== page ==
The COVID-19 pandemic caused plenty of unpredictable challenges to businesses across every industry over the past year. The impact has required many businesses to re-evaluate their employee benefits to ensure that priorities, investments, and initiatives will have the greatest positive impact on their employees and company culture. In addition to providing more time off or flexibility for parents, employers are also offering workers more access to benefits like virtual health platforms and mental health support. All employers should take the time to analyze the health and safety needs of their employees and make necessary adjustments to post-pandemic benefits as needed.
With these changes in mind, let's break down what areas companies should invest in to promote overall wellness in a post-COVID world.
Telehealth options have grown over the last decade as advisers have worked with businesses to keep healthcare costs down while still offering comprehensive healthcare plans for employees. Before COVID-19, new telehealth options were slowly popping up throughout the U.S. but still widely underused. But like everything else, the pandemic changed the current healthcare landscape in a major way and telehealth was no exception.
Throughout 2020, the use of telehealth became widespread as people looked for ways to limit their contact with individuals outside their bubble. As ongoing waves of COVID-19 continue to emerge and the population slowly becomes vaccinated, employers should continue to encourage employees to use telehealth services whenever possible.
Taking steps now to make telehealth a major part of your healthcare plan can improve convenience by bringing solutions closer to home, lead to better patient outcomes and in turn, a more efficient healthcare system. Telehealth can also increase healthcare access to employees in rural communities who may face more obstacles accessing care. Industry experts predict there will be growth in the telehealth sector for years to come as patients are choosing healthcare systems and hospitals based on their telehealth options.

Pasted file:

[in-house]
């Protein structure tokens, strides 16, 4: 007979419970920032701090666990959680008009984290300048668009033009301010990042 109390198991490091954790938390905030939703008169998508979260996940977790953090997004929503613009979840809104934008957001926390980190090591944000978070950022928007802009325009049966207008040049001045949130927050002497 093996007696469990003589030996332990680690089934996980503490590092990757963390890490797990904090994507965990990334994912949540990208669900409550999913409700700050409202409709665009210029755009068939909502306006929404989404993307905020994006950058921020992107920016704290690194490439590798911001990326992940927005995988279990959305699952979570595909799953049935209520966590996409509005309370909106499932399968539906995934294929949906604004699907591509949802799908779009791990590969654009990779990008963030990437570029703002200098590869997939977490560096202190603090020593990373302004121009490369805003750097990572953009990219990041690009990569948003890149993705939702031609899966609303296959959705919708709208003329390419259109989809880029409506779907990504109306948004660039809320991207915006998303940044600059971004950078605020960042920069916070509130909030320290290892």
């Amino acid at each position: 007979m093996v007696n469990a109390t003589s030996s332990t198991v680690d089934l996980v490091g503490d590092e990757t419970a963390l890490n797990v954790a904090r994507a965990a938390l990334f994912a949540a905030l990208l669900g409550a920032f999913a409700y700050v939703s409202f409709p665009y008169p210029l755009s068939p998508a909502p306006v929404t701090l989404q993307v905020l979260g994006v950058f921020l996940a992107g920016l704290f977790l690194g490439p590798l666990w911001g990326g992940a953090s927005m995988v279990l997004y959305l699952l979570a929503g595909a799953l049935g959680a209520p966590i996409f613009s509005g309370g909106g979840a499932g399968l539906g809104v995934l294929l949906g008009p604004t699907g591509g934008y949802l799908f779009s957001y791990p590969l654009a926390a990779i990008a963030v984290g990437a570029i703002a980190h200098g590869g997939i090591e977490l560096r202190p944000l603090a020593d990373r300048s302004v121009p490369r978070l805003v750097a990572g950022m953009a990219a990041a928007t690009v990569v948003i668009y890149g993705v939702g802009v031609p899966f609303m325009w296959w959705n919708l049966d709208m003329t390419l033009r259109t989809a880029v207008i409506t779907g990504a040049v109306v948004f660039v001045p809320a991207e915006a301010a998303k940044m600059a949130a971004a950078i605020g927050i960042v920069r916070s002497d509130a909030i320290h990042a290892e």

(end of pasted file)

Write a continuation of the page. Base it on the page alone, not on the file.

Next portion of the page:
Data has shown that employees who use telehealth services end up avoiding costlier alternatives, such as visits to the emergency room or shot-in-the-dark appointments with specialists. Virtual health options also lead to less time in waiting rooms, and fewer copayments and out-of-pocket expenses. For employers, this increased telehealth usage translates into less expensive claims and less time an employee is away from their work. Since 2019, First Choice Health has offered convenient virtual care to our clients and members through 98point6, the leading on-demand primary care app.
The COVID-19 pandemic has taken a major toll on employees' mental health and wellbeing as job demands have increased and many are struggling to strike the balance between work and home life.
Mental health strain is particularly common among Millennial and Gen Z workers, as the economic fallout has left younger generations with more debt, less stable housing and job security, and lower wage earnings than previous generations. Luckily, the stigma that has been prevalent around asking employers for help has begun to decrease, and more employees are feeling comfortable seeking and accessing support and benefits. Make sure that your employees know who to speak with at companies about support systems. Employee assistance programs, such as the one provided by First Choice Health, is a common resource that employers offer to promote healthy work environments, and provide access to behavioral health care.